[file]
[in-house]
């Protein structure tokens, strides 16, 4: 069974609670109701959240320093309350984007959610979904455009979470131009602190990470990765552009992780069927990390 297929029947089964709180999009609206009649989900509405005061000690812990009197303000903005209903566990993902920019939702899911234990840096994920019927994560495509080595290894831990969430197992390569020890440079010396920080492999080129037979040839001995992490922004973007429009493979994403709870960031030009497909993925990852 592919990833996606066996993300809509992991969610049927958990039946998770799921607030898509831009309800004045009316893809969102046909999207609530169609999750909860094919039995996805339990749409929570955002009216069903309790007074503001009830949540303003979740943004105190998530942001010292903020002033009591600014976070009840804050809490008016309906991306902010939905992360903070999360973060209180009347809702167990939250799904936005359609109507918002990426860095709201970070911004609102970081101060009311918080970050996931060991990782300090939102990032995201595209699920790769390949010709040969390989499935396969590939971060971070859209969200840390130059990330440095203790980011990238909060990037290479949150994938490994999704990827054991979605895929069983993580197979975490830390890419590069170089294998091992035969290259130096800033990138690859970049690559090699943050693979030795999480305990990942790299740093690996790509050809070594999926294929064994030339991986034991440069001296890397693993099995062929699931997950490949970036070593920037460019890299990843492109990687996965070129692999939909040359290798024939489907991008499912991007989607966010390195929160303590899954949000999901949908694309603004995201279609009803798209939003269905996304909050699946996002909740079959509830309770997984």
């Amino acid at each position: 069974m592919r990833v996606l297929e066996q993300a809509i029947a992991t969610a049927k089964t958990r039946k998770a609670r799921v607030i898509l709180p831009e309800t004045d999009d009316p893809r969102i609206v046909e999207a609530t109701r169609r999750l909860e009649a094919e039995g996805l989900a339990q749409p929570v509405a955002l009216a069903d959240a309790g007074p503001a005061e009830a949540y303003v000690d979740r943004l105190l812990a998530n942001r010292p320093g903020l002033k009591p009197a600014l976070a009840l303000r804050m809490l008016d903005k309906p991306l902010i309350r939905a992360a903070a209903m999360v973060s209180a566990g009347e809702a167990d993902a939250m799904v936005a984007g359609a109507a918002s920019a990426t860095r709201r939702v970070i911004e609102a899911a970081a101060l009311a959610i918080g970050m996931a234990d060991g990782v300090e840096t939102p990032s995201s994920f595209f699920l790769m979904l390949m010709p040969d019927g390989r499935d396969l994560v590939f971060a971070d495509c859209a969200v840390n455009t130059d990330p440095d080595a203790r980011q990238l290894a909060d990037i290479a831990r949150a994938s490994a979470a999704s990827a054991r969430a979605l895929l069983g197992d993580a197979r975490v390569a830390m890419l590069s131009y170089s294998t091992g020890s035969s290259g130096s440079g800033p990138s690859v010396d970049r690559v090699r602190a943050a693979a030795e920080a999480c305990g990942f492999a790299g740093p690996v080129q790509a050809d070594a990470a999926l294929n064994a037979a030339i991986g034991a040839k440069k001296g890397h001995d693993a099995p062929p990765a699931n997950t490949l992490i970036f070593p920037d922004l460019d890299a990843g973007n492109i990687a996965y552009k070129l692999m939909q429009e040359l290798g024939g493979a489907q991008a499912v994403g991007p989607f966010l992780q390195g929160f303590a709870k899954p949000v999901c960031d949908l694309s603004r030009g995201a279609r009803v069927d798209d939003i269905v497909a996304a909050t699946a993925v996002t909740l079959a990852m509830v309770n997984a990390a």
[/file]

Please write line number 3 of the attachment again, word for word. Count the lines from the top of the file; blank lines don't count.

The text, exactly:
């Amino acid at each position: 069974m592919r990833v996606l297929e066996q993300a809509i029947a992991t969610a049927k089964t958990r039946k998770a609670r799921v607030i898509l709180p831009e309800t004045d999009d009316p893809r969102i609206v046909e999207a609530t109701r169609r999750l909860e009649a094919e039995g996805l989900a339990q749409p929570v509405a955002l009216a069903d959240a309790g007074p503001a005061e009830a949540y303003v000690d979740r943004l105190l812990a998530n942001r010292p320093g903020l002033k009591p009197a600014l976070a009840l303000r804050m809490l008016d903005k309906p991306l902010i309350r939905a992360a903070a209903m999360v973060s209180a566990g009347e809702a167990d993902a939250m799904v936005a984007g359609a109507a918002s920019a990426t860095r709201r939702v970070i911004e609102a899911a970081a101060l009311a959610i918080g970050m996931a234990d060991g990782v300090e840096t939102p990032s995201s994920f595209f699920l790769m979904l390949m010709p040969d019927g390989r499935d396969l994560v590939f971060a971070d495509c859209a969200v840390n455009t130059d990330p440095d080595a203790r980011q990238l290894a909060d990037i290479a831990r949150a994938s490994a979470a999704s990827a054991r969430a979605l895929l069983g197992d993580a197979r975490v390569a830390m890419l590069s131009y170089s294998t091992g020890s035969s290259g130096s440079g800033p990138s690859v010396d970049r690559v090699r602190a943050a693979a030795e920080a999480c305990g990942f492999a790299g740093p690996v080129q790509a050809d070594a990470a999926l294929n064994a037979a030339i991986g034991a040839k440069k001296g890397h001995d693993a099995p062929p990765a699931n997950t490949l992490i970036f070593p920037d922004l460019d890299a990843g973007n492109i990687a996965y552009k070129l692999m939909q429009e040359l290798g024939g493979a489907q991008a499912v994403g991007p989607f966010l992780q390195g929160f303590a709870k899954p949000v999901c960031d949908l694309s603004r030009g995201a279609r009803v069927d798209d939003i269905v497909a996304a909050t699946a993925v996002t909740l079959a990852m509830v309770n997984a990390a």